Hou L.,Copenhagen University | Hou L.,Center for Fetal Programming | Hellgren L.I.,Center for Fetal Programming | Hellgren L.I.,Technical University of Denmark | And 5 more authors.
Acta Physiologica | Year: 2014

Aim: Determine the impacts of pre- and early-post-natal nutrition on selected markers of hepatic glucose and fat metabolism. Methods: Twin-bearing ewes were fed 100% (NORM) or 50% (LOW) of protein and energy requirements during the last 6-weeks of gestation. Twin-lambs received either a high-carbohydrate high-fat (HCHF) or conventional (CONV) diet from 3 days to 6 months of age (around puberty), whereafter lambs from the four subgroups were slaughtered (16 males/3 females). Remaining lambs (19 females) were fed a moderate diet and slaughtered at 2 years of age (young adults). Results: Pre-natal LOW nutrition was associated with increased hepatic triglyceride, ceramide and free fatty acid content in adulthood (not observed in lambs), which was accompanied by up-regulated early-stage insulin signalling as reflected by increased INSRβ and PI3K-p110 protein expression. The HCHF diet increased hepatic triglyceride content in lambs, associated with down-regulated expressions of energy-metabolism-related genes (GLUT1, PPARα, SREBP1c, PEPCK). These post-natal effects were not observed in adult HCHF sheep, after they had received a moderate (body-fat correcting) diet for 1.5 years. Interestingly, pre-natal LOW nutrition induced permanent alterations in hepatic phospholipids' fatty acid composition. Thus, the amount of linoleic acid (C18: 2 {increment}9,12) was significantly increased and composition of rumen-derived fatty acids were altered, indicating changed composition of rumenal microbiota. Conclusion: Hepatic insulin signalling and linoleic and microbial-derived fatty acid content in phospholipids are targets of foetal programming induced by late-gestation undernutrition. Future studies are required to explain their cause-effect associations with increased risks of developing hepatic steatosis and insulin insensitivity in adulthood. © 2013 Scandinavian Physiological Society. Source


Nielsen M.O.,Copenhagen University | Nielsen M.O.,Center for Fetal Programming | Hou L.,Copenhagen University | Hou L.,Center for Fetal Programming | And 11 more authors.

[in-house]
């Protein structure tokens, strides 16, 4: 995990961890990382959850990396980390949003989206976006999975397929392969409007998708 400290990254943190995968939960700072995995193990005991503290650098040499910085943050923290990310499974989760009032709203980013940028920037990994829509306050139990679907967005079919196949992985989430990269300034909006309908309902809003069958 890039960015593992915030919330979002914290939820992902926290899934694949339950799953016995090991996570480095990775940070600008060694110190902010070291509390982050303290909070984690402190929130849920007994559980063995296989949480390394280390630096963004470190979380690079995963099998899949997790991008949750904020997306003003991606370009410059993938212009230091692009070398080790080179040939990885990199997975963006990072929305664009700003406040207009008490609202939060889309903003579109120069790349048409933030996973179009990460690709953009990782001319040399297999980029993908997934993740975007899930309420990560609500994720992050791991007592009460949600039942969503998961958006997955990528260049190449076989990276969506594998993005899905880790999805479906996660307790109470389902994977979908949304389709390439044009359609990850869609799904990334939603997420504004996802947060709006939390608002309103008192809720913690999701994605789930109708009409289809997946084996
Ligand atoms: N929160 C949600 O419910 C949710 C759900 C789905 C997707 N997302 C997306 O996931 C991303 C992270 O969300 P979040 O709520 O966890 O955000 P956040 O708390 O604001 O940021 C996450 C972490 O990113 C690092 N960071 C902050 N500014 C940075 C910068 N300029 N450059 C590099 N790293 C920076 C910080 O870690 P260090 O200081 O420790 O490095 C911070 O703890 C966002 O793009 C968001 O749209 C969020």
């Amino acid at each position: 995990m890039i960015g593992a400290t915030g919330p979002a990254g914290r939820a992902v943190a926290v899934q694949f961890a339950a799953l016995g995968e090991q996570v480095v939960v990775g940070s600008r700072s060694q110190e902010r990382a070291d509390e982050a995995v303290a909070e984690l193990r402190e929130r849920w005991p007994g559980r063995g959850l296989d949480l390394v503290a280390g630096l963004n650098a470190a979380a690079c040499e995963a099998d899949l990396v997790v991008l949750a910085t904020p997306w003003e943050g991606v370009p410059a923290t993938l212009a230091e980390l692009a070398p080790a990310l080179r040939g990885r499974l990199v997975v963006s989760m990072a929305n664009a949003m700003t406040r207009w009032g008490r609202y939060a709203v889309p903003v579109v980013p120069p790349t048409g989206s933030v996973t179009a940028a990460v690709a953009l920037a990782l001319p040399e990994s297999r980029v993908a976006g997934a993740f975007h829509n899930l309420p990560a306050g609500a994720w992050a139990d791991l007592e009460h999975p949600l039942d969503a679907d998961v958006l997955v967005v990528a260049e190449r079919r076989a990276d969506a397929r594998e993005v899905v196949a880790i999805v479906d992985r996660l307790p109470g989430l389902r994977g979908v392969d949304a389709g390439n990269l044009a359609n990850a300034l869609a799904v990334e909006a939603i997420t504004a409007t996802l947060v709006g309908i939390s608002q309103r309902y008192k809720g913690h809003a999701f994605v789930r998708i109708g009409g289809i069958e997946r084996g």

Clinical Nutrition Experimental | Year: 2016

Background & aims: Previous studies have shown that fetal life malnutrition affects preferences for fat deposition in the body thereby predisposing for visceral adipocity and associated disorders in glucose-insulin regulation. In this study, we aimed to test the hypotheses that late-gestation undernutrition 1) has long-term differential impacts on development, expandability and metabolic features in subcutaneous as compared to perirenal and mesenteric adipose tissues, which 2) will predispose for visceral obesity upon exposure to an obesogenic diet in early postnatal life. Methods: Twin-bearing last trimester ewes received diets supplying 100% (NORM) or 50% (LOW) of protein and energy requirements. Lambs received moderate, low-fat (CONV) or high-carbohydrate-high-fat (HCHF) diets from 3-days until 6-months of age (just after puberty), and then half the lambs (including all males) were sacrificed. Remaining animals (exclusively females) received a low-fat, grass-based diet until sacrificed at 2-years of age (adulthood). In subcutaneous, perirenal and mesenteric fat, energy metabolism related gene expressions and fatty acid composition were determined. Histological evaluations were performed of subcutaneous and perirenal fat. The late-gestation undernutrition reduced whole-body insulin sensitivity and increased the risk of obesity-induced mesenteric adiposity in the sheep used in the experiment. Results: A deviating morphology of subcutaneous adipose tissue with greater occurrence of very small adipocytes (<40 μm in diameter) and collagen infiltration was observed in the non-obese LOW/CONV lambs, and after dietary correction (and associated body fat loss) it became apparent in all adult LOW sheep. LOW lambs deposited more fat in visceral compared to subcutaneous fat when exposed to the obesogenic HCHF diet. Prenatal undernutrition had differential impacts in subcutaneous versus perirenal fat on expressions of glucose-insulin signaling and lipid metabolism genes and on fatty acid composition, but these prenatal impacts were not sustained into adulthood, except to a limited extent in perirenal fat, where C14:0 was decreased in LOW sheep. Conclusions: The present study showed that greater preponderance of very small adipocytes, increased collagen infiltration and reduced subcutaneous lipid accumulation ability, as well as altered perirenal fat preferences for accumulation of C14:0 can have a fetal origin. Disturbance of normal (subcutaneous) adipose tissue development may play a key role in linking fetal malnutrition to disease risk later in life. © 2016 The Authors. Source